Who is the old man sitting in A’ala Park or the young mother being helped by Family Promise or the disabled vet holding a sign up at the traffic light that says, “Pray for me?” Listen to the voices of those who are most affected by homelessness and learn that you may have more in common with them than you realize. The goal of this project is to spark creativity and empathy in approaching the issue of homelessness as a community.
PlayBuilders of Hawai‘i Theatre Company’s Dr. Mark Tjarks has interviewed more than 60 members of the Oahu’s “houseless” community and has structured a play by and about the homeless using their words,. “Houseless in Paradise” is a unique theatrical event that features a 13 member cast comprised of 7 members from all levels of the “Houseless” Community performing along side 6 members of Honolulu’s Theatre Community. Through a process of mutual mentorship, they tell stories they have either personally experienced or interpreted from the interviews. The play incorporates music and song into what is sure to be a delightful, entertaining, and educational experience for the entire family.
Back Row, L to R: J. Kamamo Bailon, Norma Combs, November Morris, Andrea Valencia, Jeffery Terry Sousa.
Front Row, L to R: Trissa Walter, Venus Ahquin, Kahana Ho, Robert Yokoyama
Seated front center: Kamuela Ahquin
Not Pictured: Rufus Inge III Photo by Robyn Ocepek
This photo was taken by Chuck Babbit during a discussion after “Houseless in Paradise” on Nov. 16, 2013 at Catholic Charities, Hawaii,. Pictured are the cast and individuals playwright Mark Tjarks interviewed for the play including; Jun Yan, Executive Director of Honolulu Office Housing, State homelessness coordinator, Colin Kippen, and members of the Waianae Boat Harbor Community. Note: to the far right, seated next to Mark Tjarks is Executive Director of Catholic Charities Hawaii , Jerry Rauckhorst. Jerry and his staff made the event that took place on Nov. 16th possible. It was an amazing evening where the subject of homelessness was able to be explored in a new way, through the stories of the homeless themselves. Seated in the center is Eugene. Eugene feeds the homeless in Waianae and the Waianae Boat Harbor Community pay for half the food themselves. Eugene served the food he feeds the homeless to the guests who came to see the play afterwords.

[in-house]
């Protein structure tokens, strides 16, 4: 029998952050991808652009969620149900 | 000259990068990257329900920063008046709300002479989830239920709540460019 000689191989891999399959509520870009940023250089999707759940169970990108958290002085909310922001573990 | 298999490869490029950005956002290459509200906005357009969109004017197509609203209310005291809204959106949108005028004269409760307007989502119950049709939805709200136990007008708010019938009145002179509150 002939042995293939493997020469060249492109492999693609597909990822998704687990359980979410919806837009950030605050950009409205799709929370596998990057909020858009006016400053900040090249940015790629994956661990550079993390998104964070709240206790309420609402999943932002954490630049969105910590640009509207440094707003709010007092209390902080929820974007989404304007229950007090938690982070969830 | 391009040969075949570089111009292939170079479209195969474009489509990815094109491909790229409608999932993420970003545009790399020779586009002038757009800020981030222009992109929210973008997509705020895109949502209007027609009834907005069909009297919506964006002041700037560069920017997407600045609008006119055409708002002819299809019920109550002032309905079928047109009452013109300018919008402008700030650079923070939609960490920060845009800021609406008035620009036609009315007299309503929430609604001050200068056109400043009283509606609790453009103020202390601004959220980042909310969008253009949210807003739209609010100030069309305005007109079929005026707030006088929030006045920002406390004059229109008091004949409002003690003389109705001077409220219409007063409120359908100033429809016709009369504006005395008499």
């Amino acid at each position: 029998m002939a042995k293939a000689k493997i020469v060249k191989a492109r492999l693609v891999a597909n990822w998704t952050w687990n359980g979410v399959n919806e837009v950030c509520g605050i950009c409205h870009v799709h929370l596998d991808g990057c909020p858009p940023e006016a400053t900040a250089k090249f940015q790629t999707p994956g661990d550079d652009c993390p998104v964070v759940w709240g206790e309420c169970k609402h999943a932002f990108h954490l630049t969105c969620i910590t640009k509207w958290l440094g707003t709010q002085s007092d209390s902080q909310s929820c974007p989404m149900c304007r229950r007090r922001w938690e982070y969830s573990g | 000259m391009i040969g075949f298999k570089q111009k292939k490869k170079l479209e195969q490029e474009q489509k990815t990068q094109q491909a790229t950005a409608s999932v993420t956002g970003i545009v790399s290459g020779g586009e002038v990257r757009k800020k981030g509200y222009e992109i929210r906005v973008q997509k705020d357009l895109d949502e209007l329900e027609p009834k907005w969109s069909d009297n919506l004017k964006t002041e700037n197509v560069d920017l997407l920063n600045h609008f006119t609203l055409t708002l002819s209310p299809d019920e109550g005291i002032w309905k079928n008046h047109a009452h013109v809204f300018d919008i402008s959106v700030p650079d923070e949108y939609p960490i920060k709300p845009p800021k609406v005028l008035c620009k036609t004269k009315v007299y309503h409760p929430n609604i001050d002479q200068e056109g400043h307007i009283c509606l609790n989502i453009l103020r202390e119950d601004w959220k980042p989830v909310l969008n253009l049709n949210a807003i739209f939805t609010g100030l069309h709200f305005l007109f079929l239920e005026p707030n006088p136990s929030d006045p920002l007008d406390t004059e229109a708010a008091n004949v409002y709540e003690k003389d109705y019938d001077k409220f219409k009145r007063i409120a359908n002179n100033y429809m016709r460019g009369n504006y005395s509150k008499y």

Senatorial Proclamation & Talk Back
Play Interviewee Response
I am truly grateful for being able to share my story with you and also thankful that the Playbuilders could be the vehicle and voice for the homeless.
Terri Madden, Director
A 40 year theatre veteran, Terri holds an M.F.A. in theater from the University of Hawaiʻi and is a graduate of the Cornerstone Institute, an organization that specializes in teaching the art of community collaborative theatre. She has written several community based plays including “Clinchco,The Day after Payday” which was produced in south western Virginia in collaboration with the Ralph Stanley Traditional Mountain Music Center in 2008 and 2010. Locally, her award winning play, “Appalachia, Hawaiʻi,” was produced prime time at the Earle Ernst Lab Theatre in 2010 and inspired the devised work she did with PlayBuilders very first fully staged community collaborative play, “Wahiawa Remember Wen…” This past summer she assistant directed and structured “Yes, I Am (Stories of Honolulu’s LGBT Community)” and is currently directing “Houseless in Paradise” by Dr. Mark Tjarks. She is a recipient of the Lisa Toishigawa Inouye Award for Playwriting and has received Poʻokela recognition for performances in both straight and musical plays. Terri’s most recent performance was as the Russian poet, Anna Akhmatova, in Nancy Moss’s two person play, “Anna, Love in the Cold War” at TAG. for which she received Po’okela recognition as leading actress in a play in 2013.
Mark Tjarks, Playwright
Mark Tjarks is a professor of playwriting at Hawaii Pacific University, who since 2004 has had 17 productions and staged public readings of 10 of his plays on three Hawaiian islands and the Mainland. He is a recipient of Kumu Kahua Theatre’s Resident Prize for Playwriting, Aloha Performing Arts Company’s Opie for Best Play (in its Original Play Festival), and Women in Theatres Best Comedy and Audienceawards (for its Kauai Shorts Festival). His play on intercultural conflict in Hawaii,Ventriloquists, was supported by a grant from the Atherton Family Foundation. Currently he is working on a community-based play with the homeless of Honolulu for PlayBuilders. To help him gather stories from the homeless community for , he has received a Trustees Scholarly Endeavors Program from Hawaii Pacific University.